SCVO, the Scottish Federation of Housing Associations (SFHA), Scottish Women’s Aid, members of the Scottish Campaign for Welfare Reform (SCoWR), and others across the third sector and civil society believe, that for many, UC worsens poverty. To protect people from poverty and its consequences there is a need to listen to those claiming UC and redesign elements that simply aren’t working. For example:
- The five week wait for the first payment pushes people into poverty, debt and crisis. In addition, up to a fifth of new claimants do not get their first payment in full.
- While the DWP offers advances, these must be paid back, often worsening indebtedness.
- The DWP can reduce a UC payment by up to 40% of a claimant’s personal allowance; outstanding tax credit payments previously not pursued by HMRC are being deducted. Many individuals face deductions for overpayments they were unaware of.
- Assessments are based on the individual’s circumstances on the day of assessment rather than considering their circumstances over a month. This is particularly problematic for individuals who are not paid monthly. Depending upon their assessment date, two claimants in the same job on the same salary and paid the same day can receive different levels of UC. As a result, individuals are unsure of what they will receive each month.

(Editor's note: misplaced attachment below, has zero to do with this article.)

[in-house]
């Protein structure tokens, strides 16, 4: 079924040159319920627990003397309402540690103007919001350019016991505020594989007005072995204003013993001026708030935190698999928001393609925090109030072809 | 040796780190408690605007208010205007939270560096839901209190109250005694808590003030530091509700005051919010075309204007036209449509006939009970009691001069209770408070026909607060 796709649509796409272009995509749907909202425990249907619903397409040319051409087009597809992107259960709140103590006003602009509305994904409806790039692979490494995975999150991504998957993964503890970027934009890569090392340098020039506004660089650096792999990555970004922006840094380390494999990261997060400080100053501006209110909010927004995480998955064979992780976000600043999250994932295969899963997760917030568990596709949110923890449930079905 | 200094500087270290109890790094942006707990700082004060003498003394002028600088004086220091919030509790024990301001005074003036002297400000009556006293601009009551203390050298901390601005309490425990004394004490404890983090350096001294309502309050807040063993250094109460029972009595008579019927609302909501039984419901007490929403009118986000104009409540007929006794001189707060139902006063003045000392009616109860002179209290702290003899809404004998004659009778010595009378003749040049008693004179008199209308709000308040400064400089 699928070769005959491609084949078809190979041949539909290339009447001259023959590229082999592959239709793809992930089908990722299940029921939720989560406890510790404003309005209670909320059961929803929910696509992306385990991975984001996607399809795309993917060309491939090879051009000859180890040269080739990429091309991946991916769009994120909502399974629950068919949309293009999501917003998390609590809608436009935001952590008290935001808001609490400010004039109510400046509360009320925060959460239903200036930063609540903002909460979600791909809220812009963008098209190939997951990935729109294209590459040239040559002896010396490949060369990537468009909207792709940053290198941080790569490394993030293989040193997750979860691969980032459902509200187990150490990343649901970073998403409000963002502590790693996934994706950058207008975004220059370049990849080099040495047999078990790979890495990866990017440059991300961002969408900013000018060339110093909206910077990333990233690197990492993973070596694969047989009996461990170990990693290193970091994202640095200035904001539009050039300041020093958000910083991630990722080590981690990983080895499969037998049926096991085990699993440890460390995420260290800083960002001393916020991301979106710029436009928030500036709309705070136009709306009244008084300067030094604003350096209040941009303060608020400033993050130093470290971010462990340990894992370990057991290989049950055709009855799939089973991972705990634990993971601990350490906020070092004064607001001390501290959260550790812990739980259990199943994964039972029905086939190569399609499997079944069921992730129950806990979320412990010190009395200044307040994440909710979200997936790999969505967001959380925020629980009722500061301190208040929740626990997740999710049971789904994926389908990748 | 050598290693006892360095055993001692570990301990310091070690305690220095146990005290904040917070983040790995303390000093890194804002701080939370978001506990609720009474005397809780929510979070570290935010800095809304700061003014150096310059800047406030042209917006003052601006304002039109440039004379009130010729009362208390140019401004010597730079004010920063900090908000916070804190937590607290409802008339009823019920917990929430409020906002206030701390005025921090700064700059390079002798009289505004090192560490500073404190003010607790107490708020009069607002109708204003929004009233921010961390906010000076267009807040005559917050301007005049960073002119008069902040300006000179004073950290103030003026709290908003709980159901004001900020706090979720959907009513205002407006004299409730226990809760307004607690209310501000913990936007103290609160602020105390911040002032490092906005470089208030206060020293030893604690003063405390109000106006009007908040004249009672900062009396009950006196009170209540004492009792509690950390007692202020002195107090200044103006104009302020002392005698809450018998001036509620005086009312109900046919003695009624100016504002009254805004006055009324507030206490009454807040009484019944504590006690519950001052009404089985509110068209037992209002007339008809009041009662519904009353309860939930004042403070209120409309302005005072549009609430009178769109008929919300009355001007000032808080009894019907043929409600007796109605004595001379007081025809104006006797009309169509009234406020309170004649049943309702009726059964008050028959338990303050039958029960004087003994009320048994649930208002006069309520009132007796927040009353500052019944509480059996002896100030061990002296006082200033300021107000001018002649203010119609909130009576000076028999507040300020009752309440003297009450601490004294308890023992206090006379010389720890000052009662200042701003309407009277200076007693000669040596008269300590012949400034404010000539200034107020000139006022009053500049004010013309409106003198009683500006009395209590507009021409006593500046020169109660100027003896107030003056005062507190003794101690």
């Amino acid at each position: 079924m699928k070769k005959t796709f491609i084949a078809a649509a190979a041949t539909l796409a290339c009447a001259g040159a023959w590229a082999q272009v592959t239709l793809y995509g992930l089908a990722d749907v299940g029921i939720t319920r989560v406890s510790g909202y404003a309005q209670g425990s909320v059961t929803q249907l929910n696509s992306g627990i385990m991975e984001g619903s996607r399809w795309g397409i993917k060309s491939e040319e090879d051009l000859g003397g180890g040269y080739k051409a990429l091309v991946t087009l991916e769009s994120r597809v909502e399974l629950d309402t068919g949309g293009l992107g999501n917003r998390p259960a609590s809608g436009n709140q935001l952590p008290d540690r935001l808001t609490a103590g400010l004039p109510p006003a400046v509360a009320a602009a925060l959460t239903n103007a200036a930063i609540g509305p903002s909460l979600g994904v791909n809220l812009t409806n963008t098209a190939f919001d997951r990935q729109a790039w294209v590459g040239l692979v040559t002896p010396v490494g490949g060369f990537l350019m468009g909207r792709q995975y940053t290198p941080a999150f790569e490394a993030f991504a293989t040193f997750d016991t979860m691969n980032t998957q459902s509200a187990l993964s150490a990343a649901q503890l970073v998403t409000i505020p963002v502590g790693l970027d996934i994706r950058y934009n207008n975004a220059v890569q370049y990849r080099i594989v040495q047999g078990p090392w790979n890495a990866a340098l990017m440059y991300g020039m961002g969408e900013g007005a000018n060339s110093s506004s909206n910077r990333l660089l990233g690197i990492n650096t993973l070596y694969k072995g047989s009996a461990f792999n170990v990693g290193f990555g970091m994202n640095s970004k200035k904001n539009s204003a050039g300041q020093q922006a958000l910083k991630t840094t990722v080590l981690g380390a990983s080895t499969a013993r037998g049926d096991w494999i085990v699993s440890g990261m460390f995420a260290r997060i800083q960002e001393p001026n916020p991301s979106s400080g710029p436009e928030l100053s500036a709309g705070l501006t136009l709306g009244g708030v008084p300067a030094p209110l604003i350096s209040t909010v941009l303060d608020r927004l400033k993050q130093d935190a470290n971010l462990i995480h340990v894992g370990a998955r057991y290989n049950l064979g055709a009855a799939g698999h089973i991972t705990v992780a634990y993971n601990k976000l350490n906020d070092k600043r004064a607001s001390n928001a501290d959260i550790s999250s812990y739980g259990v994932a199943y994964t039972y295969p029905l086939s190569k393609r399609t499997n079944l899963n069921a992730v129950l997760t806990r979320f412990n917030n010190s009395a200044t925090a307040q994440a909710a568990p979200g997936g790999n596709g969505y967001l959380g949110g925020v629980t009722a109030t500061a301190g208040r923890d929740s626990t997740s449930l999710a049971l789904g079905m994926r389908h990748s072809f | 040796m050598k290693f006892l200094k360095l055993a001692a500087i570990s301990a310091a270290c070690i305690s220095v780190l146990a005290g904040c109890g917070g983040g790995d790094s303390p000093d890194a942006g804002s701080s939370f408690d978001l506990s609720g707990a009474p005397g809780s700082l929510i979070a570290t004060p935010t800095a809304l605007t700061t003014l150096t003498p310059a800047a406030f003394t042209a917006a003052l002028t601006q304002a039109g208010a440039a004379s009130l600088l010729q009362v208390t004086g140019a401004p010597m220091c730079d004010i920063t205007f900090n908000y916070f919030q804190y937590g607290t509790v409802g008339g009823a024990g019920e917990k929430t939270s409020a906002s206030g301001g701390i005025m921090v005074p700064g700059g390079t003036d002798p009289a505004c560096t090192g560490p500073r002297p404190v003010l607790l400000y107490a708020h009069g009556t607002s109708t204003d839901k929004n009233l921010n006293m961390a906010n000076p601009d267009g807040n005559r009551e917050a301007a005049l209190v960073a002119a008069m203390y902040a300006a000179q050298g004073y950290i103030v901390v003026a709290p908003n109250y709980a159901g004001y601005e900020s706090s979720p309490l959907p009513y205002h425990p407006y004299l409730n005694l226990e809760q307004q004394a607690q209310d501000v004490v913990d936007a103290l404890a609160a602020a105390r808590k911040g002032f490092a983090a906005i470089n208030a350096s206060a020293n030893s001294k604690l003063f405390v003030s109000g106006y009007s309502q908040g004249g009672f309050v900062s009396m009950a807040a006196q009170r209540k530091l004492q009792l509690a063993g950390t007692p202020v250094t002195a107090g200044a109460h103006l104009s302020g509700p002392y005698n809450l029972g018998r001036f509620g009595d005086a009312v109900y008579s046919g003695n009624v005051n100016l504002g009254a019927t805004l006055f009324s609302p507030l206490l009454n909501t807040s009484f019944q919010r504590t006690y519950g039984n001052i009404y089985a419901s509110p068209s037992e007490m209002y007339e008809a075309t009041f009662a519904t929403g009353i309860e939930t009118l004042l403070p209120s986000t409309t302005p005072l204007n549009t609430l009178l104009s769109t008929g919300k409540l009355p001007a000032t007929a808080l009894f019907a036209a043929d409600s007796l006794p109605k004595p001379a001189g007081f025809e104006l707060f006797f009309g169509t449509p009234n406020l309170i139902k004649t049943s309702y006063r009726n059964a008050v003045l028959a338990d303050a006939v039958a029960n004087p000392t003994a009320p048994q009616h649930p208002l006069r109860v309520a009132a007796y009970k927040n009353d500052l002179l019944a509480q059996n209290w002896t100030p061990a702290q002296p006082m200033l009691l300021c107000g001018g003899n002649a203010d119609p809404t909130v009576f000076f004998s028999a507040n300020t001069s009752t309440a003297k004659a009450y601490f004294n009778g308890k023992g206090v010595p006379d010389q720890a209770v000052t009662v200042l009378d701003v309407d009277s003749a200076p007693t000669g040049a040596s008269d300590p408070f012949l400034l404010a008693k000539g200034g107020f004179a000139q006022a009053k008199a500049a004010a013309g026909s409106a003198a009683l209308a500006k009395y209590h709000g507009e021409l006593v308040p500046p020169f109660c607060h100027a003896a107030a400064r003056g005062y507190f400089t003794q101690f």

- The limitation of UC to the first two children in each family will put a further 200,000 children into poverty.
- Household payments of UC by default are bad for gender equality. Women are twice as dependent on social security as men, are disproportionately affected by austerity, and have a right to an independent income. Automatic split-payments would encourage the financial independence of women. In June 2018, of the 880,000 households on UC, just 20 received a split-payment. Reducing the economic inequality faced by women is essential to both realise their rights and achieve the Sustainable Development Goals (SDGs). SCVO, Scottish Women’s Aid and others believe a timescale for realising this commitment should be introduced, encouraging the UK and Scottish Governments’ to engage positively and quickly to cost and negotiate the IT changes needed to roll out automatic split-payments.